Victoria University of Wellington’s Council has agreed in principle to simplify the university’s name to “University of Wellington”. The University Council has made a draft decision to recommend that the Minister of Education approve University of Wellington as the new legal name for the University, as well as adopt a new M ori name of Te Herenga Waka. The draft decision also includes

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SECURE STORAGE 14sqm $42 per week. 2m seasoned pine $180 a commitment to the ongoing “Council members are Self agreed lead to more collaborations with the future. Wainui Storage, Waiu St, 0274805150. 4m Split pine formain drivers behind use of the word “Victoria” to that the proposed change is an top-ranked institutions.” Onestore of the ensure its heritage honoured important the and He says the planned changenext in winter the $330 proposed name simplification Composed by TonyisWatling 11th. Nov. 2015 action looking to Trades Services Kindling $13 caused, given the and maintained. university’s future,” says Neil. the university’s Maori nameLarge is Bags is the confusion Victoria University of Welling“It will allow the university to also a future-focused move. number of FOR ALL ELECTRICAL repairs and Large Bags Dry Pine/ other tertiary instituton Chancellor Neil Paviour- better align with the city of Wel“Te Herenga Waka is the name tions globally that have Victoria hardwood mix $14 installations by top-qualified electrician with Smith says the draft decision lington, support our commitment of our marae and represents the in their name. recorduniversity of over fiftyvery yearsessence of giving the Maori Free Delivery in Wainui follows debate involving con- to being a global-civic oflocals all things Further feedback on the draft lowest cost “around-the-clock” service, just sideration of a wide range of and, over time, help improve our at our university.” decision can be sent to feedback@ Our summer pools were built by us. evidence and advice from staff, international reputation through or Neil says the university phone 977-8787 021-0717-674 or emailis acutely vuw.ac.nz. It closes at 5pm MonBlends alumni, in well did cause no fuss. better clarity and recognition of aware of the importance of her- day, August 13. students, university partjack.powell@outlook.com Trades and Services With hydro slide will cause a splash. ners, university marketing experts the university’s name. itage and the need to ensure the The University Council is exAnd to ituniversities many people dash. and other that have “This, in turn, will help with wordVacant Victoria plays an active role pected to make a final decision Situation Through native bush we twist andstudent wiggle. changed their name. and staff recruitment and in the life of the university into on August 27.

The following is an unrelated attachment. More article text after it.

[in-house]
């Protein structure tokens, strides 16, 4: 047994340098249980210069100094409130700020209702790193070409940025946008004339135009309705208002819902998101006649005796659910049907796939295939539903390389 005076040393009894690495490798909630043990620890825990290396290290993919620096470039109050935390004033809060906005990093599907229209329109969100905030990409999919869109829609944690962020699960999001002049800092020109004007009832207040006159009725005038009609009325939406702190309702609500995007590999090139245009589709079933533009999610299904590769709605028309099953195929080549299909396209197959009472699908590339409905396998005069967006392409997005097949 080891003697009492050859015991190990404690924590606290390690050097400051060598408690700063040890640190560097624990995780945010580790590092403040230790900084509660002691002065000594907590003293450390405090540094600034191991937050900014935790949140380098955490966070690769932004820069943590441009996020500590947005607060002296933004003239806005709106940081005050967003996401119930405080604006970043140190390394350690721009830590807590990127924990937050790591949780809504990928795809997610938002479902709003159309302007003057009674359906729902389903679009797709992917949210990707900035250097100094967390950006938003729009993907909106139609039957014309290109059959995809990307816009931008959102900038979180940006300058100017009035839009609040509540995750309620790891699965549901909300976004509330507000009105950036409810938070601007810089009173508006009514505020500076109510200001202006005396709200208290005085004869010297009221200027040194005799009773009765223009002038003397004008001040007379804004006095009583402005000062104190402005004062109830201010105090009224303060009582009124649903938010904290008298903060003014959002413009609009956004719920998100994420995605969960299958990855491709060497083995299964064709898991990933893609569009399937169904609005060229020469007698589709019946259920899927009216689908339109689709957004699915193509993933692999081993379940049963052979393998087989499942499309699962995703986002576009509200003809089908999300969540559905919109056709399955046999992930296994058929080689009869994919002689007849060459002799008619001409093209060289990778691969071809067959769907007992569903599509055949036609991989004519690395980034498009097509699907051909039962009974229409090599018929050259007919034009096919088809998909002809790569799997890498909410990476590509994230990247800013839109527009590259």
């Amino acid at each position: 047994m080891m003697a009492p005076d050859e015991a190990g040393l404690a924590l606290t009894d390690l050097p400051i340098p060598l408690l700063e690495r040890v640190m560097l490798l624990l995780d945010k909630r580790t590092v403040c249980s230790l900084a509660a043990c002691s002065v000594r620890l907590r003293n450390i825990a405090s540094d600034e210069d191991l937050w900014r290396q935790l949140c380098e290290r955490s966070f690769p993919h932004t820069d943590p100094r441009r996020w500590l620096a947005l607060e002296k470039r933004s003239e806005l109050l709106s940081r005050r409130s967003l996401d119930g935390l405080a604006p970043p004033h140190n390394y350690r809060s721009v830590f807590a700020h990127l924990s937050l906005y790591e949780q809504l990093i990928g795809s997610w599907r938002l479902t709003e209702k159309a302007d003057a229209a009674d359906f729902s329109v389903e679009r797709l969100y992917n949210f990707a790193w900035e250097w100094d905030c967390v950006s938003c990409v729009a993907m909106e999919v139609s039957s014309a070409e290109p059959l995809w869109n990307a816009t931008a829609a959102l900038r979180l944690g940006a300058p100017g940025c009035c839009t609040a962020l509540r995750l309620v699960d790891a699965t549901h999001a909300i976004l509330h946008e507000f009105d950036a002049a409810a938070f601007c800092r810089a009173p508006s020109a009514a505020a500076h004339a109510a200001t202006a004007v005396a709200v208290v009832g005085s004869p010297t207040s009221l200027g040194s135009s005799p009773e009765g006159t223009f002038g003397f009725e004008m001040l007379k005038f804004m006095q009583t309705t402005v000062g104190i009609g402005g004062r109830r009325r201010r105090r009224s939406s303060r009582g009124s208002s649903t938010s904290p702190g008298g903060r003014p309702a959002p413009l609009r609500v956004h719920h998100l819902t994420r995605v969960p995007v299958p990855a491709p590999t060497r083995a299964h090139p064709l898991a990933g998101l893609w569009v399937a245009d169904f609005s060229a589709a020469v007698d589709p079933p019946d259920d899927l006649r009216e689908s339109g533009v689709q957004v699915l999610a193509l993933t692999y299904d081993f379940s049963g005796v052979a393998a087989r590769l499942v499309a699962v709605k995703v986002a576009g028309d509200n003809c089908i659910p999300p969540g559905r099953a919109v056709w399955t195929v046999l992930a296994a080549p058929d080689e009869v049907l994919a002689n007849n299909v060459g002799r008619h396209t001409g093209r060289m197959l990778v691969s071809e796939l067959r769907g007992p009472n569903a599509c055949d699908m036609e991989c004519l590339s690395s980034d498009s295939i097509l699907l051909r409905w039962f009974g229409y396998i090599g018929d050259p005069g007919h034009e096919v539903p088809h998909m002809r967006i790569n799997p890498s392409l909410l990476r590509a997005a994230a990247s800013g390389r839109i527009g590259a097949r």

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A Brooklyn home and an East- Renovation $500,000 - $1 million contractor’s skill.” bourne renovation have won this award. They were also awarded The results of the regional comyear’s Supreme Awards in the the Craftmanship Award. petition were revealed at a gala Wellington/Wairarapa Registered Judges said the winning House of dinner on July 28 at Te Papa. Master Builders 2018 House of the the Year was built on an extremely There were 14 Gold Award Privatly owned, Closes midnight, Year competition. exposed site and was well de- winners from the Wellington/ Camera security, No card fees, No fines Planit Construction won six signed to maximise the expansive Wairarapa region which will now regional awards at the competition, views of Wellington. be judged against Gold Award including the Supreme House “It allows for outdoor living areas winners from around the country Deliverers Required in $14.00 Early Bird before 10.00am till 8.00pm of the Year, a Gold Award and that give shelter from the, some- to find the National Gold Reserve Category the New Home times, extreme windy conditions. finalists. $20.00 Max per weekday, $5.00 Overnight Areawin 1:forMomona, Mohaka, Kawatiri - Kaponga. over $2 million award for their “Use of natural products anchor National category winners and $2.50 weekends first hour, then $1.00 hr, max $5.00 Brooklyn home. this house to its site, while being the Registered Master Builders Willie Davis Limited was award- well positioned to make use of all Supreme Awards for House of the Applications are available at our recruitment ed the Supreme Renovation of the day sun. View the Wainuiomata News Year and Renovation of the Year ce ordinner at the security gate based in the Year, along with a Gold Award and “This well-detailed and finished will be announced at offi a gala Monthly rates available 0508 447 275 online www.wsn.co.nz Ngauranga George in Wellington. accounts@wsn.co.nz Category win for the Bunnings home is a true example of the on November 24 in Auckland. Contact Barry 472 7987 or 021 276 6654.